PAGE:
Are cell phones the greatest threat to prison security?

College Station, Tx (USA)

In recent years, the use of contraband wireless devices by inmates in correctional facilities has grown rapidly. Inmates use these devices to commit additional criminal acts from behind bars, such as ordering hits, running drug operations, and operating phone scams.

According to the US NIJ (National Institute of Justice*) “A widespread technology that allows people to connect with anyone, anywhere, has created concerns for corrections officials. The use of inexpensive, disposable cell phones has changed the age-old cat-and-mouse game of controlling whom inmates communicate with in the outside world and is creating serious problems for public safety officials.”

Use of contraband wireless devices is a serious threat to the safety and welfare of correctional facility employees, other inmates, and innocent members of the public.

The Federal Bureau of Prisons in the US confiscated 5,116 cell phones from its facilities in 2016. Based on data available for the first six months of this year, the agency projects that the number of confiscations will jump by 28 percent in 2017.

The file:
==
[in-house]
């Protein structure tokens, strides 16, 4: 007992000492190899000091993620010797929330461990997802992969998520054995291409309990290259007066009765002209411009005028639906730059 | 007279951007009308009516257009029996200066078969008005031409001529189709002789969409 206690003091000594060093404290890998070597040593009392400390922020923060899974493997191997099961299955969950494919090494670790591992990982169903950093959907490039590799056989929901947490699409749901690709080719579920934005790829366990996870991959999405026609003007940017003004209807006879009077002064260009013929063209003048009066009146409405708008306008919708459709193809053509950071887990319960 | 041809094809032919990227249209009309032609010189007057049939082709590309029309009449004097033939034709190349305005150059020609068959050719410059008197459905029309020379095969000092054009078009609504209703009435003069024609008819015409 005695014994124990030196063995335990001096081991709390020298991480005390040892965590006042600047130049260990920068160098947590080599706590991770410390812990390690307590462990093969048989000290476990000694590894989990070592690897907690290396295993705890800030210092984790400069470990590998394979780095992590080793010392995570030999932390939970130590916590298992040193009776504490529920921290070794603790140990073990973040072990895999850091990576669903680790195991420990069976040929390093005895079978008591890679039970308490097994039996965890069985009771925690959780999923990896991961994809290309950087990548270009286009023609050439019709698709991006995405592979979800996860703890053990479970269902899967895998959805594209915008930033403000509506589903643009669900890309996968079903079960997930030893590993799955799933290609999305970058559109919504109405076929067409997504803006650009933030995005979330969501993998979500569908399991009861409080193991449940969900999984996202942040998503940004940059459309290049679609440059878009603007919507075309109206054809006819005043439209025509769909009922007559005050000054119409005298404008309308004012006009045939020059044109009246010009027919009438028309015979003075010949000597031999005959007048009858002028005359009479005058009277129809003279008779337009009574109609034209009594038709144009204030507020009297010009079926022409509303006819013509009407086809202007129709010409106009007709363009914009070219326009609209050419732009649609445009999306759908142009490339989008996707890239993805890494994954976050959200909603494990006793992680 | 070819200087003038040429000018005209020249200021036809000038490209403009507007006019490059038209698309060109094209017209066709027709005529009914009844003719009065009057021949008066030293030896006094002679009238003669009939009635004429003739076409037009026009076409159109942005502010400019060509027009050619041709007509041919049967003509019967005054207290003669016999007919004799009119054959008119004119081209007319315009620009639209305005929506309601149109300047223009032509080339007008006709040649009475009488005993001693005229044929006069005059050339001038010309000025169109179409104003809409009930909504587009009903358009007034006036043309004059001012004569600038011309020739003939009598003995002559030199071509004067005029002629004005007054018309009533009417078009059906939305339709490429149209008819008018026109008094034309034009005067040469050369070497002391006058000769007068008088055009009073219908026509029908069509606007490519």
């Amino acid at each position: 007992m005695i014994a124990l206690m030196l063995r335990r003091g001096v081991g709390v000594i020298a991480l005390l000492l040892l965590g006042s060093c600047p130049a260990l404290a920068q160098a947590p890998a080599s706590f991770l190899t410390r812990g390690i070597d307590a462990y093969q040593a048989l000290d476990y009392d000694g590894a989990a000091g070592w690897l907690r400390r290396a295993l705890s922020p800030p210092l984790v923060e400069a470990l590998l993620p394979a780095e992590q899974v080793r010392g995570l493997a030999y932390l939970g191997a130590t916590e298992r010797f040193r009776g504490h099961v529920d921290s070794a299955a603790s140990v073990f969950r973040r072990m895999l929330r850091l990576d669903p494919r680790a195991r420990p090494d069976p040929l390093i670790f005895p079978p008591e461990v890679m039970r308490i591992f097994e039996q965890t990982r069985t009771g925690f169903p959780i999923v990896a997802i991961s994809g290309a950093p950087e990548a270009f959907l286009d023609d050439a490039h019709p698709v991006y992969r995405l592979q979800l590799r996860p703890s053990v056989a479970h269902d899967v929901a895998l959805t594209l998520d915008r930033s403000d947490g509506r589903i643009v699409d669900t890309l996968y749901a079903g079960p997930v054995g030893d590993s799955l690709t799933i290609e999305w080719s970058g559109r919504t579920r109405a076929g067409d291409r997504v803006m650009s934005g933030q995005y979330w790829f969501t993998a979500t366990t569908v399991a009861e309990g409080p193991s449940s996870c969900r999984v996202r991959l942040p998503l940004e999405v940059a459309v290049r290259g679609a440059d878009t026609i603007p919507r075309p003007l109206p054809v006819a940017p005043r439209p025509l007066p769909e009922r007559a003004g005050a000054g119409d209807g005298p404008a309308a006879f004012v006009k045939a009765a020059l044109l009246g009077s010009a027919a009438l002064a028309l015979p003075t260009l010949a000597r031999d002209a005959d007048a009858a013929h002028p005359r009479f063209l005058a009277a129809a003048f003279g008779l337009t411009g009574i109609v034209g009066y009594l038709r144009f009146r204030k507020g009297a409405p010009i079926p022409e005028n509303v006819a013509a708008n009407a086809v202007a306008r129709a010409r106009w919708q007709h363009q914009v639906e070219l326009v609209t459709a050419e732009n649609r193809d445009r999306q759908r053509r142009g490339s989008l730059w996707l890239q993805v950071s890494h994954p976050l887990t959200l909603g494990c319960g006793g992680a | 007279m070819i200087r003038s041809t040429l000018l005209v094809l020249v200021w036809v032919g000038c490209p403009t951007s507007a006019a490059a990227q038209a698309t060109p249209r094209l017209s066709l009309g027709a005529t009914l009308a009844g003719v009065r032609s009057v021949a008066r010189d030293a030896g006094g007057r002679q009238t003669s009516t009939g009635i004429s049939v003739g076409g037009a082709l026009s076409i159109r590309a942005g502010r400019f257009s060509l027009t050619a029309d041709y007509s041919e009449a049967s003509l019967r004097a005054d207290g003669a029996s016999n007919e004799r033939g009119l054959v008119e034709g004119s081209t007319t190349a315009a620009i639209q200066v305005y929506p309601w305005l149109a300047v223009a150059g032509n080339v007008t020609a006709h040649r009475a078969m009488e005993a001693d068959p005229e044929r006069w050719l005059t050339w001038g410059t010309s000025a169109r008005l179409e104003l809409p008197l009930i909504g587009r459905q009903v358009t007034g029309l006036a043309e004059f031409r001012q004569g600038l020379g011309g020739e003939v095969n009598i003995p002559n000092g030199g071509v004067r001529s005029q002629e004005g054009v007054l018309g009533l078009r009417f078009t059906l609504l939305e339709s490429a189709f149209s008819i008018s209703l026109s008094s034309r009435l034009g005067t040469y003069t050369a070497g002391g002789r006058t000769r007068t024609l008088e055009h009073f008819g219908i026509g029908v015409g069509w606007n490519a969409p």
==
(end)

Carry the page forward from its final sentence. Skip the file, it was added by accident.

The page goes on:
The problem “is significantly worse in state and local correctional facilities,” Assistant Attorney General Beth A. Williams wrote on Aug. 28 in a letter to FCC Secretary Marlene Dortch. A multi approach is needed to control contraband communications within the prison environment.  To combat this problem, in the US, jamming devices, managed access, specially formulated paints and coatings that block radio frequency signals and even dogs are being utilised. However, these solutions are labour intensive.

A piece of equipment that is already being used successfully at many prisons, that can be operated by Prison Officers requiring no Specialist training, is the Soter RS. A low dosage full body scanner combining ultra-low radiation with maximum visibility. It is extremely easy to use and fast, and as it uses a minuscule dose of radiation and is therefore harmless, the dose absorbed is lower than 2 µS.

The person to be scanned stands on a platform that is transported from left to right. This process takes about 10 seconds and during that period an x-ray image is generated, showing the entire body and all contraband is revealed in it.

The Soter RS has been designed to make it impossible to smuggle contraband in the human body, including contraband wireless devices.


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